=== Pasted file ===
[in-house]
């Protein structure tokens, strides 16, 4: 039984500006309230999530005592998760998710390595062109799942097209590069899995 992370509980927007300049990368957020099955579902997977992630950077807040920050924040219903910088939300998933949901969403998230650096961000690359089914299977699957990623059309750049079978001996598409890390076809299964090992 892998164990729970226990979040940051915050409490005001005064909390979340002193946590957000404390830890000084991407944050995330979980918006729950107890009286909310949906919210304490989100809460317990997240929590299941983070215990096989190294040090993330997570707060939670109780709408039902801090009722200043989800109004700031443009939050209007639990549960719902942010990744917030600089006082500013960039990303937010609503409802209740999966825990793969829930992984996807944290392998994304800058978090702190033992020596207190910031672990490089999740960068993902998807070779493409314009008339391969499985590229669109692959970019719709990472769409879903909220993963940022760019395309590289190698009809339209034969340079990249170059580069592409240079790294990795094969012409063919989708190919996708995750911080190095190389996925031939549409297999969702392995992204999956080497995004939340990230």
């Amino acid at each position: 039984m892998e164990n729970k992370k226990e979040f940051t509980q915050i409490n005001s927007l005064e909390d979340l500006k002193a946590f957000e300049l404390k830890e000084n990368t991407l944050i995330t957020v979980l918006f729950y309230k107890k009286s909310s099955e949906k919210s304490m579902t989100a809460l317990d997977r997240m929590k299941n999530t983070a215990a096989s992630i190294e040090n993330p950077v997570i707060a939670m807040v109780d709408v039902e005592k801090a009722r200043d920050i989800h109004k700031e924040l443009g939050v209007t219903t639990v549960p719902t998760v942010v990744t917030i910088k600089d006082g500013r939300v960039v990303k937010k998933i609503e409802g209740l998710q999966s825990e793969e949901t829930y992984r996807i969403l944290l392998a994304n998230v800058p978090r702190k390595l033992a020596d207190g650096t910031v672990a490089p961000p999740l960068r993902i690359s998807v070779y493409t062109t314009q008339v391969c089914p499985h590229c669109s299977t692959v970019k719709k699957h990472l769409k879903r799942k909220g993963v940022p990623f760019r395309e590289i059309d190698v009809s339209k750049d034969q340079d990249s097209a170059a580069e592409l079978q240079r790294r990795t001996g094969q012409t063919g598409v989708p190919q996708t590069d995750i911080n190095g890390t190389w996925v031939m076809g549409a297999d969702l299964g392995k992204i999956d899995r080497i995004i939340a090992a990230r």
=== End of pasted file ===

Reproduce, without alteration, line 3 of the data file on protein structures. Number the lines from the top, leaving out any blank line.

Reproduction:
């Amino acid at each position: 039984m892998e164990n729970k992370k226990e979040f940051t509980q915050i409490n005001s927007l005064e909390d979340l500006k002193a946590f957000e300049l404390k830890e000084n990368t991407l944050i995330t957020v979980l918006f729950y309230k107890k009286s909310s099955e949906k919210s304490m579902t989100a809460l317990d997977r997240m929590k299941n999530t983070a215990a096989s992630i190294e040090n993330p950077v997570i707060a939670m807040v109780d709408v039902e005592k801090a009722r200043d920050i989800h109004k700031e924040l443009g939050v209007t219903t639990v549960p719902t998760v942010v990744t917030i910088k600089d006082g500013r939300v960039v990303k937010k998933i609503e409802g209740l998710q999966s825990e793969e949901t829930y992984r996807i969403l944290l392998a994304n998230v800058p978090r702190k390595l033992a020596d207190g650096t910031v672990a490089p961000p999740l960068r993902i690359s998807v070779y493409t062109t314009q008339v391969c089914p499985h590229c669109s299977t692959v970019k719709k699957h990472l769409k879903r799942k909220g993963v940022p990623f760019r395309e590289i059309d190698v009809s339209k750049d034969q340079d990249s097209a170059a580069e592409l079978q240079r790294r990795t001996g094969q012409t063919g598409v989708p190919q996708t590069d995750i911080n190095g890390t190389w996925v031939m076809g549409a297999d969702l299964g392995k992204i999956d899995r080497i995004i939340a090992a990230r």